The Republic Collapses Economic Turmoil – Gap between rich and poor widens as Roman Republic grows. – Farmers and former soldiers lose to large estates and become homeless. – Two tribunes, Tiberius and Gaius, try to help the poor, but are murdered. – Civil war—conflict between groups within the same country begins.
The Republic Collapses Military Upheaval – Military becomes less disciplined and disloyal. – Soldiers recruited from the poor; show loyalty only to their generals
The Republic Collapses Julius Caesar Takes Control – Military leader Julius Caesar is elected consul in 59 B.C. – Caesar, Crassus, and Pompey form a triumvirate—a group of three leaders. – Military victories give Caesar increasing popularity and power. – Pompey fears Caesar’s growing power and challenges him. – Caesar defeats Pompey’s armies in Greece, Asia, Spain, and Egypt – Caesar is named dictator for life in 44 B.C.
The Republic Collapses Caesar’s Reforms – Caesar makes reforms: grants wider citizenship, creates jobs for the poor. – Group of senators opposes Caesar and murders him on March 15, 44 B.C.
The Republic Collapses Beginning of the Empire – 43 B.C. Caesar’s supporters take control; become Second Triumvirate. – Octavian, Mark Antony, Lepidus alliance ends in jealousy and violence. – In 31 B.C. Mark Antony and Cleopatra’s forces are defeated at Actium – Octavian accepts title of Augustus, “exalted one,” and rules Rome.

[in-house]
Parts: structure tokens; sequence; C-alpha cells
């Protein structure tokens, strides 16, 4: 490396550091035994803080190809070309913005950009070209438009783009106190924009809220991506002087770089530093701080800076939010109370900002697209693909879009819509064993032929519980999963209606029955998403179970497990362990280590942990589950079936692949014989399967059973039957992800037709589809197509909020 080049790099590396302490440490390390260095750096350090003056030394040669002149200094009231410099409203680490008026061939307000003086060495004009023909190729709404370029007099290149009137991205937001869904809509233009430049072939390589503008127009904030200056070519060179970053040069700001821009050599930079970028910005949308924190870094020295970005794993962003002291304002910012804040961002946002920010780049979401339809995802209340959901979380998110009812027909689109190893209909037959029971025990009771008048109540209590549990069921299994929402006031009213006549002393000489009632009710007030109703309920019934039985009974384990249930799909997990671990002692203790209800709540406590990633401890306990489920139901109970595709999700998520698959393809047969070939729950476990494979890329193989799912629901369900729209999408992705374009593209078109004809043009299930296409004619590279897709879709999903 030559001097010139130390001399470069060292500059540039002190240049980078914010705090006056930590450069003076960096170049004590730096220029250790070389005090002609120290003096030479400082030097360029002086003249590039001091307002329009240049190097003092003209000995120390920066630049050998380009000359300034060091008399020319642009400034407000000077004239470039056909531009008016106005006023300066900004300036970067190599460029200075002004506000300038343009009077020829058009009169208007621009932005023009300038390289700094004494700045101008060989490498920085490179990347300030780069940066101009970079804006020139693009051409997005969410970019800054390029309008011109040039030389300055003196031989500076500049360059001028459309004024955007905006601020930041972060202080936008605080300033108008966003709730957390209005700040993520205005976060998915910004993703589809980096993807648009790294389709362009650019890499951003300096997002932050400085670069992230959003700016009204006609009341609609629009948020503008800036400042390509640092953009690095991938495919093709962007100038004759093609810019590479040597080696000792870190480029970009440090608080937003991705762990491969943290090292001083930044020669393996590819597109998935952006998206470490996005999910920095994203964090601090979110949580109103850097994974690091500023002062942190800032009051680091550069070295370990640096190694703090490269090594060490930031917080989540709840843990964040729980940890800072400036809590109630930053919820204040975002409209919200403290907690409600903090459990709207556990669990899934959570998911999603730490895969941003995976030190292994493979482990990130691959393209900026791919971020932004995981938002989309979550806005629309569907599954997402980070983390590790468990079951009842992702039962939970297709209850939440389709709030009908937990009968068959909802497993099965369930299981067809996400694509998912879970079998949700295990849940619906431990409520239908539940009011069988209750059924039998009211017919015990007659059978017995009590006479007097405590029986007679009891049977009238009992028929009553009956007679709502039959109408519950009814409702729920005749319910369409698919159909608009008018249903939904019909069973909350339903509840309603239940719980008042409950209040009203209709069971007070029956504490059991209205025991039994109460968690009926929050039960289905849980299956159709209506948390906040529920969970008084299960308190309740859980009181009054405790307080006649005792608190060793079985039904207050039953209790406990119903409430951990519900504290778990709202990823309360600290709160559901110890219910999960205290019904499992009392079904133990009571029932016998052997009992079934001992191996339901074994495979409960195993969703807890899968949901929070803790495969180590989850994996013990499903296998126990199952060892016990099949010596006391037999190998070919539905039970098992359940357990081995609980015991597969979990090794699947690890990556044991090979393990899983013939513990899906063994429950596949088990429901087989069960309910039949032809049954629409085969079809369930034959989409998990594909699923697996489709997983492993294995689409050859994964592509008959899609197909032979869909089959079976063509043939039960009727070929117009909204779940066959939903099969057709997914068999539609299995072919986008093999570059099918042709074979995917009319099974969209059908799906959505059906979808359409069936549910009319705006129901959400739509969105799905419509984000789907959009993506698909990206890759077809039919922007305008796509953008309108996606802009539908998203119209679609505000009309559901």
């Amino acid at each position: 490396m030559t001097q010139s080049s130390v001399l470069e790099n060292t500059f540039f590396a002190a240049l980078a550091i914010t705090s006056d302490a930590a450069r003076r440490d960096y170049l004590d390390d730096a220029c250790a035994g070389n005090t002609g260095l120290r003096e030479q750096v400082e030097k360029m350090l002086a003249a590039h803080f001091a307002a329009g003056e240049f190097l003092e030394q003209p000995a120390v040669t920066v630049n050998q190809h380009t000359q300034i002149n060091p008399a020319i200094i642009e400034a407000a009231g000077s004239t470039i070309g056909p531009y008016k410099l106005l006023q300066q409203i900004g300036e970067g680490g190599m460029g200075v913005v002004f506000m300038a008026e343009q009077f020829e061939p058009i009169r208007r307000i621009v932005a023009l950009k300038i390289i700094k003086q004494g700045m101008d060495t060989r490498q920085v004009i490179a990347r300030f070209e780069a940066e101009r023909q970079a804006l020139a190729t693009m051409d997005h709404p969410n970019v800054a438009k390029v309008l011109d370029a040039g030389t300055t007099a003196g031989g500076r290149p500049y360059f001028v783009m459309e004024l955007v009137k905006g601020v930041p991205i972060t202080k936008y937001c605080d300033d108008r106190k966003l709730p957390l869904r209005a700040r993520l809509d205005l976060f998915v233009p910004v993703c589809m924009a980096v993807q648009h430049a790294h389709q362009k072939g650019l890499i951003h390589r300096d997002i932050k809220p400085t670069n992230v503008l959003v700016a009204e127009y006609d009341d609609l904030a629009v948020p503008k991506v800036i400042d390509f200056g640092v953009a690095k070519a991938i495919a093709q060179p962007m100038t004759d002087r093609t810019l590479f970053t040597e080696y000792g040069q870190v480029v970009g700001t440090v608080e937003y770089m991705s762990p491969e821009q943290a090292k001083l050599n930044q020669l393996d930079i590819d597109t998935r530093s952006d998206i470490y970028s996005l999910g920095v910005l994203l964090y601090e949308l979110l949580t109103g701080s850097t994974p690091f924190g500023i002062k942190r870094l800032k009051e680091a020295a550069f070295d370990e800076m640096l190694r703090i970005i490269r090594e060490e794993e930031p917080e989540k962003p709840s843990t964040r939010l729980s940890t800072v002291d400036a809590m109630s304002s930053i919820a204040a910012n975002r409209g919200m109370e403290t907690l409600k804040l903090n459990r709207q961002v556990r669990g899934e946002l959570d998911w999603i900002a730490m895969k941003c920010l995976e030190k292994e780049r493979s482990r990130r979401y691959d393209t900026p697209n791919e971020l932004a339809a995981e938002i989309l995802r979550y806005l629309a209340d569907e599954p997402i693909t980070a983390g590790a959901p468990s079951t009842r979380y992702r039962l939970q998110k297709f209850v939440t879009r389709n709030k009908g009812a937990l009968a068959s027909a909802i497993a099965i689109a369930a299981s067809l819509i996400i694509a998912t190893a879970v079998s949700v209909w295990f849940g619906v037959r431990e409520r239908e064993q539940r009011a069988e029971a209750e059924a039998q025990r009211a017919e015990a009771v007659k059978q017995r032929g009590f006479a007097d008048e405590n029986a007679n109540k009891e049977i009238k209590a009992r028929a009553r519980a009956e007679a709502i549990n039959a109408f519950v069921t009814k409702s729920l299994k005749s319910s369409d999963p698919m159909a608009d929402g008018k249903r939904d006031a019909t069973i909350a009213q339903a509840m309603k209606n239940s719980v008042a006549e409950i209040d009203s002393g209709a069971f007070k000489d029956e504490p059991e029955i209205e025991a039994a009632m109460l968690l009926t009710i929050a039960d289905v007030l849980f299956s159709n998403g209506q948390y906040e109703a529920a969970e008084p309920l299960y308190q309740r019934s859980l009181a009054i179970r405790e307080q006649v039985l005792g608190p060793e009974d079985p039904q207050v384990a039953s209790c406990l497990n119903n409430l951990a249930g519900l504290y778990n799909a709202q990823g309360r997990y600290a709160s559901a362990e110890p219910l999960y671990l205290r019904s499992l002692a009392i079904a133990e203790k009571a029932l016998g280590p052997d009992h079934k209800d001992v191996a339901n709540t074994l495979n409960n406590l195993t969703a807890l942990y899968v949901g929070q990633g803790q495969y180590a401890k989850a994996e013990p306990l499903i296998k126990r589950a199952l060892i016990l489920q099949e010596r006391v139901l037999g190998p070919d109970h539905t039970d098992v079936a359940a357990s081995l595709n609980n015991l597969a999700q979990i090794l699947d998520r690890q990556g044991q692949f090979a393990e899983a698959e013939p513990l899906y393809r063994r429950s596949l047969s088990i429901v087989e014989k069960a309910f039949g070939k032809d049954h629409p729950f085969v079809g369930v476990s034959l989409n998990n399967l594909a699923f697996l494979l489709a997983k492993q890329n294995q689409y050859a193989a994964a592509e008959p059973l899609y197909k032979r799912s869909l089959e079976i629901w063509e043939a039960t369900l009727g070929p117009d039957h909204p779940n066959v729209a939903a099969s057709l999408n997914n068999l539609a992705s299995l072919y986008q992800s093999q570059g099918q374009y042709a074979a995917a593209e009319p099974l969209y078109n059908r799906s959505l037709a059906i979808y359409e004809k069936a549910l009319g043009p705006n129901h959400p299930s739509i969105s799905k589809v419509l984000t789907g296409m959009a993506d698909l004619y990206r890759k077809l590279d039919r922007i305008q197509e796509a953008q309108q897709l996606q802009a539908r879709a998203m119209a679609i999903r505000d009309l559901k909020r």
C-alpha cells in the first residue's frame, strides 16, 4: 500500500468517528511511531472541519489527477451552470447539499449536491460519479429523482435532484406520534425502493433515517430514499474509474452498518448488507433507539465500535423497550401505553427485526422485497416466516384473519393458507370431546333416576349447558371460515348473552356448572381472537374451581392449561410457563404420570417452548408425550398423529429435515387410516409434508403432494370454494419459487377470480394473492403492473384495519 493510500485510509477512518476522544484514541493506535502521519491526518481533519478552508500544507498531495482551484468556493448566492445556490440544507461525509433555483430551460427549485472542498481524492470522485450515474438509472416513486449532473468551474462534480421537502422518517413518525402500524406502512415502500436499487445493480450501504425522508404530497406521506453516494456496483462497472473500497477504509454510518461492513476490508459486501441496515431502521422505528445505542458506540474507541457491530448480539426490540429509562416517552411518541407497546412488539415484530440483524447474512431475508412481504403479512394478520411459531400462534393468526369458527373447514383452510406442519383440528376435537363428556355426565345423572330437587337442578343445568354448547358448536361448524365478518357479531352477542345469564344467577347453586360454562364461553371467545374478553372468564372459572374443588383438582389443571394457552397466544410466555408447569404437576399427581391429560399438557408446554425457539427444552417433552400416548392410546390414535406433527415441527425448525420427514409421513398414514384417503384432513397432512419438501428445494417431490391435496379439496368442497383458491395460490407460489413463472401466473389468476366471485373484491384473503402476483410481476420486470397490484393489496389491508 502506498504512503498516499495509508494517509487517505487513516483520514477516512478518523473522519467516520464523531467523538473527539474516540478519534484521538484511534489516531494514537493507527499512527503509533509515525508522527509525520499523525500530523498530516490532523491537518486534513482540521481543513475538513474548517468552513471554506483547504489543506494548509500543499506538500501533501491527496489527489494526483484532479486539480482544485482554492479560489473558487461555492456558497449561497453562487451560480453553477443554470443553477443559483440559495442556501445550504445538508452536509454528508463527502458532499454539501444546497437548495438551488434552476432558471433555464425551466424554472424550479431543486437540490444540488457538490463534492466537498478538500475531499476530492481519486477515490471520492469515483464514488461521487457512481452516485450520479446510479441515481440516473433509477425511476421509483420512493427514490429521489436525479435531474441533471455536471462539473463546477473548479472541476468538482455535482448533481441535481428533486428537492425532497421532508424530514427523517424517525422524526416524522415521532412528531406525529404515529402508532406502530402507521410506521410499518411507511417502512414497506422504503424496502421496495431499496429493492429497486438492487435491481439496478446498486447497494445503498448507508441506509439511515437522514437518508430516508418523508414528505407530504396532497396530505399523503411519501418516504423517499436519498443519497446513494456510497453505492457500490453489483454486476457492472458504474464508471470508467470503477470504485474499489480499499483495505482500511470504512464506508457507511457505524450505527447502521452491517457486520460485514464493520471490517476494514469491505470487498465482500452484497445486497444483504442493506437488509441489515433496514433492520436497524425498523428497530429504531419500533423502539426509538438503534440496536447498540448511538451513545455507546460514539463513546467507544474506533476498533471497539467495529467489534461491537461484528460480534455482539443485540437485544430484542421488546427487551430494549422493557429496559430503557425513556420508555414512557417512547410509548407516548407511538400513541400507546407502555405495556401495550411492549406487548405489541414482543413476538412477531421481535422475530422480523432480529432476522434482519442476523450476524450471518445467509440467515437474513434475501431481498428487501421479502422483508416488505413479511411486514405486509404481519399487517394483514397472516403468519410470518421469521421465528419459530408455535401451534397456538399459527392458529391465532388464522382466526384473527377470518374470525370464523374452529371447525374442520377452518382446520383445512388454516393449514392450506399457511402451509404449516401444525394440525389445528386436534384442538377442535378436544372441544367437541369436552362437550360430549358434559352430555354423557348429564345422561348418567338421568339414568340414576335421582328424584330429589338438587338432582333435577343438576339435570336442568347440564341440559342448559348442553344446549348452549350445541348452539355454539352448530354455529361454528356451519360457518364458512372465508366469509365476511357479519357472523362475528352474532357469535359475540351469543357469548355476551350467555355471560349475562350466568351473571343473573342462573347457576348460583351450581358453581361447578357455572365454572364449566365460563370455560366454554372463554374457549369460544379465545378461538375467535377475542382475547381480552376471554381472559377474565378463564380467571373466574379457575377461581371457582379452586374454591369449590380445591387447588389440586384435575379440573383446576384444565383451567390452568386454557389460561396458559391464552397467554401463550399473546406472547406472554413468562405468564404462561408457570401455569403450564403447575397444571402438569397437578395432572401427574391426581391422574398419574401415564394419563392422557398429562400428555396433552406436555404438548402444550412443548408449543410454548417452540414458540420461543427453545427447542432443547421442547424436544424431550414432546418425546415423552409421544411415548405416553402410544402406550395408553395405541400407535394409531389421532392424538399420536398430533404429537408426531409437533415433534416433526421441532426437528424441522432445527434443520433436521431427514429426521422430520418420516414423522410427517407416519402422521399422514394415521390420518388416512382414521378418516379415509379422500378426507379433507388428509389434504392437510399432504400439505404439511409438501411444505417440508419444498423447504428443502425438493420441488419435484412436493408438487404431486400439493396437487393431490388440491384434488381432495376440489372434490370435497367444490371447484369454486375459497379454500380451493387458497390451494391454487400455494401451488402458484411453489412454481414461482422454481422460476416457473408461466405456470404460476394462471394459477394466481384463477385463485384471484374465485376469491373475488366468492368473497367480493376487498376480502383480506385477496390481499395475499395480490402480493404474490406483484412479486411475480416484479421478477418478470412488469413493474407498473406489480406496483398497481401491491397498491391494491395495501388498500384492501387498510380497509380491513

A Vast and Powerful Empire Pax Romana – Under Augustus, Rome moves from a republic to an empire. – Power no longer resides with citizens, but in a single ruler. – Rome enjoys 200 years of peace and prosperity known as Pax Romana A Sound Government – Augustus, Rome’s ablest ruler, creates a lasting system of government. Glorifies Rome with beautiful public buildings Sets up a civil service to administer the empire
A Vast and Powerful Empire Agriculture and Trade – Agriculture is the most important industry in the empire; 90% of Romans farm. – Common coin, denarius, makes trade within empire easier – Rome has a vast trading network which includes China and India. – Network of Roman roads links the empire to Persia and Russia.
The Roman World Slaves and Captivity – Slavery is a significant part of Roman life in both cities and farms. – Some slaves become gladiators; forced to fight to the death. Gods and Goddesses – Early Romans honored guardian spirits and gods Jupiter, Juno, and Minerva. – Worship of emperor becomes part of official religion of Rome.
The Roman World Society and Culture – Rich live well; most people are poor, receive grain from government. – 150 holidays and Colosseum events were created to control the masses.
A particular slide catching your eye?
Clipping is a handy way to collect important slides you want to go back to later.